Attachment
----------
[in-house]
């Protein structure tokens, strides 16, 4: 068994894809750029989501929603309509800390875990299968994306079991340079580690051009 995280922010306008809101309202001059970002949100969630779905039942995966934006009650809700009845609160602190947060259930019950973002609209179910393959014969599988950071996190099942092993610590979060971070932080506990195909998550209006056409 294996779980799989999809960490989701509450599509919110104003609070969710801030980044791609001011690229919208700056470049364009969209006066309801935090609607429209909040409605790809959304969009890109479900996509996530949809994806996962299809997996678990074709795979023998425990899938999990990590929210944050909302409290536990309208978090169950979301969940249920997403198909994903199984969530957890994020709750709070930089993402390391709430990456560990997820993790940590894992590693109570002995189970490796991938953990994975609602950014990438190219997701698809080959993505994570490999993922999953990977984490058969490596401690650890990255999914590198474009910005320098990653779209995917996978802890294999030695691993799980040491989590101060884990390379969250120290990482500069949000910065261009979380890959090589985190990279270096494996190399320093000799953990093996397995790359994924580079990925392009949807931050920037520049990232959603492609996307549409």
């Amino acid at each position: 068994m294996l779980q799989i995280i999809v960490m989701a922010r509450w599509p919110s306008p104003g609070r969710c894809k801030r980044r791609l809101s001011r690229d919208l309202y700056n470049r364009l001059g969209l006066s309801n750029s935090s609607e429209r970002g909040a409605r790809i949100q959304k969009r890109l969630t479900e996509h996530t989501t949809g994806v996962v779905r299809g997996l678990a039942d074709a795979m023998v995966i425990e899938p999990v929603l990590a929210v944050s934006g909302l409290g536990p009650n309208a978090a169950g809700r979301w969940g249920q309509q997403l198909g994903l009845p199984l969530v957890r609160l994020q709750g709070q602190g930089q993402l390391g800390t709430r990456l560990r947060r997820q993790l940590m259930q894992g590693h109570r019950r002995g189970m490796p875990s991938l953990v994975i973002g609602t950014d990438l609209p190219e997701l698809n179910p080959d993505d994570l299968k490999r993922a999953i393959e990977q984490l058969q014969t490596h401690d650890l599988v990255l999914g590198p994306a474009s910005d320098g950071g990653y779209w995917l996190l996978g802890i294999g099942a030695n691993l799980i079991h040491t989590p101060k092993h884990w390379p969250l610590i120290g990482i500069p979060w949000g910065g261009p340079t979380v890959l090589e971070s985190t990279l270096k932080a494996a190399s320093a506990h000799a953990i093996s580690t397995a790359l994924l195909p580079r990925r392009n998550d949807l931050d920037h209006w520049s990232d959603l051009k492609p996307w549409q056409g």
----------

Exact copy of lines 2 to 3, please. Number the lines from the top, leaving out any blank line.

């Protein structure tokens, strides 16, 4: 068994894809750029989501929603309509800390875990299968994306079991340079580690051009 995280922010306008809101309202001059970002949100969630779905039942995966934006009650809700009845609160602190947060259930019950973002609209179910393959014969599988950071996190099942092993610590979060971070932080506990195909998550209006056409 294996779980799989999809960490989701509450599509919110104003609070969710801030980044791609001011690229919208700056470049364009969209006066309801935090609607429209909040409605790809959304969009890109479900996509996530949809994806996962299809997996678990074709795979023998425990899938999990990590929210944050909302409290536990309208978090169950979301969940249920997403198909994903199984969530957890994020709750709070930089993402390391709430990456560990997820993790940590894992590693109570002995189970490796991938953990994975609602950014990438190219997701698809080959993505994570490999993922999953990977984490058969490596401690650890990255999914590198474009910005320098990653779209995917996978802890294999030695691993799980040491989590101060884990390379969250120290990482500069949000910065261009979380890959090589985190990279270096494996190399320093000799953990093996397995790359994924580079990925392009949807931050920037520049990232959603492609996307549409």
């Amino acid at each position: 068994m294996l779980q799989i995280i999809v960490m989701a922010r509450w599509p919110s306008p104003g609070r969710c894809k801030r980044r791609l809101s001011r690229d919208l309202y700056n470049r364009l001059g969209l006066s309801n750029s935090s609607e429209r970002g909040a409605r790809i949100q959304k969009r890109l969630t479900e996509h996530t989501t949809g994806v996962v779905r299809g997996l678990a039942d074709a795979m023998v995966i425990e899938p999990v929603l990590a929210v944050s934006g909302l409290g536990p009650n309208a978090a169950g809700r979301w969940g249920q309509q997403l198909g994903l009845p199984l969530v957890r609160l994020q709750g709070q602190g930089q993402l390391g800390t709430r990456l560990r947060r997820q993790l940590m259930q894992g590693h109570r019950r002995g189970m490796p875990s991938l953990v994975i973002g609602t950014d990438l609209p190219e997701l698809n179910p080959d993505d994570l299968k490999r993922a999953i393959e990977q984490l058969q014969t490596h401690d650890l599988v990255l999914g590198p994306a474009s910005d320098g950071g990653y779209w995917l996190l996978g802890i294999g099942a030695n691993l799980i079991h040491t989590p101060k092993h884990w390379p969250l610590i120290g990482i500069p979060w949000g910065g261009p340079t979380v890959l090589e971070s985190t990279l270096k932080a494996a190399s320093a506990h000799a953990i093996s580690t397995a790359l994924l195909p580079r990925r392009n998550d949807l931050d920037h209006w520049s990232d959603l051009k492609p996307w549409q056409g």